The Times West Virginian

Local News

March 22, 2014

Self-defense pushed by defense in Palmer murder trial

CLARKSBURG — On Friday, the 10th day of the first-degree murder trial of Michael Ian Palmer, the defense had its first full day presenting its side of the case.

The state rested its case Thursday.

Defense attorney Sean Murphy brought forward four witnesses throughout the day.

Palmer, of Baxter, was arrested in June 2012 and charged with the premeditated murder of his father-in-law, Everett “Ed” Wilson. Wilson was shot to death at the Baxter home of his daughter, Kristyn Palmer, and son-in-law, Michael Palmer, on Dec. 11, 2011.

The incident was originally portrayed as a domestic incident in which Wilson damaged the front door while trying to enter the Palmers’ home. Wilson was shot once in the torso. He was pronounced dead on the scene by a state medical examiner.

Murphy presented his opening statement with his theory of the case on the first day of the the trial. The opening statement is not considered evidence, but is intended to be a helpful outline to aid the jury in their understanding of the case, Marion County Circuit Judge John Aloi said at the time.

During the statement, Murphy agreed with the prosecution that Wilson was the kind of man who would “give the shirt off his back” to anyone. However, he also talked about Wilson’s PTSD diagnosis, and his being prescribed anti-psychotic medication. Murphy said Wilson talked to his therapist about outbursts, road rage and confronting people.

Murphy also discussed Wilson’s drinking, contending that since the death of his wife, his drinking and life were “spiraling out of control.”

During opening statements, defense and prosecution agreed that the night of the incident, Wilson’s blood alcohol level was over the legal limit.

Murphy continued with his opening statement, and said after a phone conversation with Palmer the night of Dec. 11, 2011, Wilson was in a rage.

Murphy’s main argument in the case rests on this point; he said that just because Wilson’s buttons were pushed did not give him a right to “invade a man’s home.” Murphy said Wilson kicked in the back door of the residence with brass knuckles in his hand. Murphy told the jury that “Mr. Palmer exercised his legal right to self-defense.”

That line of thought was present throughout the defense’s case Friday.

Before bringing the jury into the courtroom Friday, Murphy made the case for Michael Palmer’s acquittal to Aloi. He argued that the state had not given sufficient evidence to prove beyond a reasonable doubt that Palmer had not acted in self-defense. He stated that because of the Castle Doctrine, which gives a person certain immunities within their own home to act in self-defense against an intruder, Palmer clearly had acted within his rights as a resident of his home.

“And I have never personally experienced a case, or even read about a case, that is more ripe at this juncture for a judgment of acquittal.”

However, State Prosecuting Attorney Patrick Wilson said that in considering acquittal, the court should look at the evidence “in light most favorable to the state of West Virginia,” he said. “There is evidence of first-degree murder in this case.”

Aloi ruled to deny the motion for acquittal, saying the issues that had been discussed were factual, and for the jury to consider.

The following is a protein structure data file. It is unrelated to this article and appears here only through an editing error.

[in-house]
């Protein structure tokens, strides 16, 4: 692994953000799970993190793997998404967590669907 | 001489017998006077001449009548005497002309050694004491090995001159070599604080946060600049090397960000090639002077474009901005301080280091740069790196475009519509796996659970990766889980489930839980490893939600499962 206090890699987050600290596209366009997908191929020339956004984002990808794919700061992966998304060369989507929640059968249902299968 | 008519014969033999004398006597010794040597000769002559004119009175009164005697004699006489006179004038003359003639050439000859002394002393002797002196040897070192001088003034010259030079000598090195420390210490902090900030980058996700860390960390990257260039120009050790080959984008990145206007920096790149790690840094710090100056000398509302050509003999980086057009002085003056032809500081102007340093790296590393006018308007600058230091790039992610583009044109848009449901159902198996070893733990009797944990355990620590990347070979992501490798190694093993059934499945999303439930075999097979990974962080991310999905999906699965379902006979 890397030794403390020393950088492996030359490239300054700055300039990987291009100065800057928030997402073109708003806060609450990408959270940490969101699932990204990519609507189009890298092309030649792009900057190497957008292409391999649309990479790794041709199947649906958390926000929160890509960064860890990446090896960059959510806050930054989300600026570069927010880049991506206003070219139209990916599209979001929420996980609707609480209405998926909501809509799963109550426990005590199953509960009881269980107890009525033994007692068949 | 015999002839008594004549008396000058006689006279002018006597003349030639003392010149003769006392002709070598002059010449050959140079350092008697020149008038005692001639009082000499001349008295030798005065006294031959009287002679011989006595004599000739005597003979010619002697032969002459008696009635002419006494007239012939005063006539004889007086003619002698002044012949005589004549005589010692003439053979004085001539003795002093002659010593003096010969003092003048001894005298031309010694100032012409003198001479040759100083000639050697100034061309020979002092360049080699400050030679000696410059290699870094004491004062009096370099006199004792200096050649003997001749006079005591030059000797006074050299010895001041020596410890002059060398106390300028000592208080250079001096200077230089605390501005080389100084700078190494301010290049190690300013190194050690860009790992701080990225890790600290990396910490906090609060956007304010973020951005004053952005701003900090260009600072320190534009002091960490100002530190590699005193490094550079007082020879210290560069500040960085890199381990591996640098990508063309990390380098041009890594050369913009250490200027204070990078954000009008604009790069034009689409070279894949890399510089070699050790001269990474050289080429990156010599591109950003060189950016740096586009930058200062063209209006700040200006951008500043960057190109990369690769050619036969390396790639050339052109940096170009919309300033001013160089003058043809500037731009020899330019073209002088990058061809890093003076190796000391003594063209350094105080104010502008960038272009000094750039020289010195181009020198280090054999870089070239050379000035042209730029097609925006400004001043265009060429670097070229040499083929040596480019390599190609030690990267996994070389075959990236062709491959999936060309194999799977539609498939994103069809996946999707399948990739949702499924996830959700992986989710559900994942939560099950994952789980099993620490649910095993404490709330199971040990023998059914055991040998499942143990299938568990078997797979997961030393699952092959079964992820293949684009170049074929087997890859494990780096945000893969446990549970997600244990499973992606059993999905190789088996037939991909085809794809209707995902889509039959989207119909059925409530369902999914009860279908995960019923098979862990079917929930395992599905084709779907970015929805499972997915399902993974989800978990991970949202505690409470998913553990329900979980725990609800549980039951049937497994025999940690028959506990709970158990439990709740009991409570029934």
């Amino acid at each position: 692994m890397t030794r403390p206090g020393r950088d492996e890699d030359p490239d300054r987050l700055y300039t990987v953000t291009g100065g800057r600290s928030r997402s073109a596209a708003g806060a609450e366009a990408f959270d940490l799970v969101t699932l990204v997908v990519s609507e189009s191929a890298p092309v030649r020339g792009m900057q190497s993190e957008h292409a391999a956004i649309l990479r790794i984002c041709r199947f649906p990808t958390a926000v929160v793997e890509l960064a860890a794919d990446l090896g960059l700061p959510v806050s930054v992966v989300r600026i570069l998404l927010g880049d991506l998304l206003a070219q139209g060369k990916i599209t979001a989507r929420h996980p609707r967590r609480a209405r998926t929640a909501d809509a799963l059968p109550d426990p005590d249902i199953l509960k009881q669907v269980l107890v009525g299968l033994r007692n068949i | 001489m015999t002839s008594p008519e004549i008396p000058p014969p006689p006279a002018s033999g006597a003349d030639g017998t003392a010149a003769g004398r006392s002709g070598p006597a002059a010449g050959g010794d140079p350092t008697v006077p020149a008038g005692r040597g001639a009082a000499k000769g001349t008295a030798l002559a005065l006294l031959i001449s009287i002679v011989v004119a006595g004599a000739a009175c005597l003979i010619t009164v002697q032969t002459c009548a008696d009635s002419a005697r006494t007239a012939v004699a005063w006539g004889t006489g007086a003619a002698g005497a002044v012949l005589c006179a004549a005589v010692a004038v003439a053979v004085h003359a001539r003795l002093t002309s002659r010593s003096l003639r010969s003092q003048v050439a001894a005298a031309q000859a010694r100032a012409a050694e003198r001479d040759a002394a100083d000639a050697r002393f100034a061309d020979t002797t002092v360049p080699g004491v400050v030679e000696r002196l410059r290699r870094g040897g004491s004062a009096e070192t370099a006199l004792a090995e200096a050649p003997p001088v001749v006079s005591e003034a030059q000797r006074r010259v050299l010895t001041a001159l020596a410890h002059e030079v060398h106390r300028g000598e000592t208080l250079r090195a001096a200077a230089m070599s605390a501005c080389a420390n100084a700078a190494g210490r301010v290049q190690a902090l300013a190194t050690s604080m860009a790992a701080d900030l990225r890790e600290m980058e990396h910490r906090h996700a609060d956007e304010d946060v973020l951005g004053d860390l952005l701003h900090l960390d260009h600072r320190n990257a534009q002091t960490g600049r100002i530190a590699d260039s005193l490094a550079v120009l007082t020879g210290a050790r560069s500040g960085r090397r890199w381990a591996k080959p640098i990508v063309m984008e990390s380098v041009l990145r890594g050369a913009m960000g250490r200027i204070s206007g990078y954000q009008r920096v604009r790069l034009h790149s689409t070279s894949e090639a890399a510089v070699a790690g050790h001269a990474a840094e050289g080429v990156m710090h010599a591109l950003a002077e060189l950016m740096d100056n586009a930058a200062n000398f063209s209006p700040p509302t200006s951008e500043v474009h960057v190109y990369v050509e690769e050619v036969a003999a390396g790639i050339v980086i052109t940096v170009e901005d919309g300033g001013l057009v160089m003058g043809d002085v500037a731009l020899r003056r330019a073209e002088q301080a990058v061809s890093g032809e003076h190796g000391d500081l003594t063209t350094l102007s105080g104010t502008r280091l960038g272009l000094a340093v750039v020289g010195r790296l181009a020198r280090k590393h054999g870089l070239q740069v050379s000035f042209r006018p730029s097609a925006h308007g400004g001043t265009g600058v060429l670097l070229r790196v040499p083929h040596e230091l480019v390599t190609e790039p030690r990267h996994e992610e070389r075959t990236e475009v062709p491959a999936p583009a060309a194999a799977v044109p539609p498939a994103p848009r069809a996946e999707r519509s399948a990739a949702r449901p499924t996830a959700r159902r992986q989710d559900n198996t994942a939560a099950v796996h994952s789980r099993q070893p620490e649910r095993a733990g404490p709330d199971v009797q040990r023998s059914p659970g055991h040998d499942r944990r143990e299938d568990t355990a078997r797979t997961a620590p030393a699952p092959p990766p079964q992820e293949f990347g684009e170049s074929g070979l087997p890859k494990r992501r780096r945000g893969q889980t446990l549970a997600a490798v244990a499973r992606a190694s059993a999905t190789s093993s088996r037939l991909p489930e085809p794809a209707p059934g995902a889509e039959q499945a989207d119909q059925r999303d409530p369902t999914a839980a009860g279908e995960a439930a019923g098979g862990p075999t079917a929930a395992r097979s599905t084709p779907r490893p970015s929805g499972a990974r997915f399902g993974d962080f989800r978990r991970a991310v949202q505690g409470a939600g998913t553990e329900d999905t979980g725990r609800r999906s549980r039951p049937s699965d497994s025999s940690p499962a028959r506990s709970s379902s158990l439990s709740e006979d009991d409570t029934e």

The defense’s second witness, Stephen Lee Perkins, was called to the stand. The defense’s first witness, forensic scientist Larry Dehus, was called earlier in the week to accommodate his schedule.

Perkins, 20, of Rivesville, is currently incarcerated at North Central Regional Jail.

Defense attorney Rebecca Tate asked Perkins about his relationship with Danielle Saunders, who lives in a house beside the Palmer residence in Baxter. Perkins said he was in a relationship with her in the summer of 2010, testifying that while he was spending the night, he and Ed Wilson had an altercation in the kitchen of Saunders’ house and that Michael Palmer broke up that fight.

Perkins said that during the fight, he saw Wilson wearing his vest and his gun in its holster.

He said that the next evening, Wilson contacted them and they ended it on a “decent note,” with Wilson writing Saunders an $800 check for the damage to her kitchen caused by the fight.

“He was a nice guy when he wasn’t drinking,” Perkins said.

On the night of the altercation, Perkins testified that there had been a bonfire party and Wilson had been drinking.

“The next day, he wasn’t drunk and he was fine as can be to me. He didn’t have any hard feelings about the fight,” Perkins said.

Perkins testified that when he was arrested by the Marion County Sheriff’s Department at a later date, he was questioned on what he knew about the Palmers and Wilson.

He stated that he was told to sign a statement about the previously mentioned altercation between Wilson and himself. Perkins said he pointed out inaccuracies in that statement where it did not correspond to his statements to officers. He testified he was told corrections would be made at a later date, but to sign it now anyway, so he did. He stated that he was never asked to sign a corrected statement.

Perkins also testified that on another occasion after Wilson’s death, he had seen Dustin Wilson, Ed Wilson’s son, bust in a window on Ed Wilson’s home, which he characterized as one of the “nicer homes in Baxter.” He also said he witnessed a multi-day yard sale by Dustin Wilson, which included items he had previously seen in Ed Wilson’s home.

The jury was shown the statement with highlights to indicate the contested portions.

The cross-examination of Perkins by prosecution was delayed until Monday because prosecution stated they wanted access to audio versions of transcripts they had received from defense before they could cross-examine. Throughout the day Friday, defense kept Aloi and prosecution updated on their progress in locating the tapes, which they were still attempting to do by the time court went to recess at the end of the day.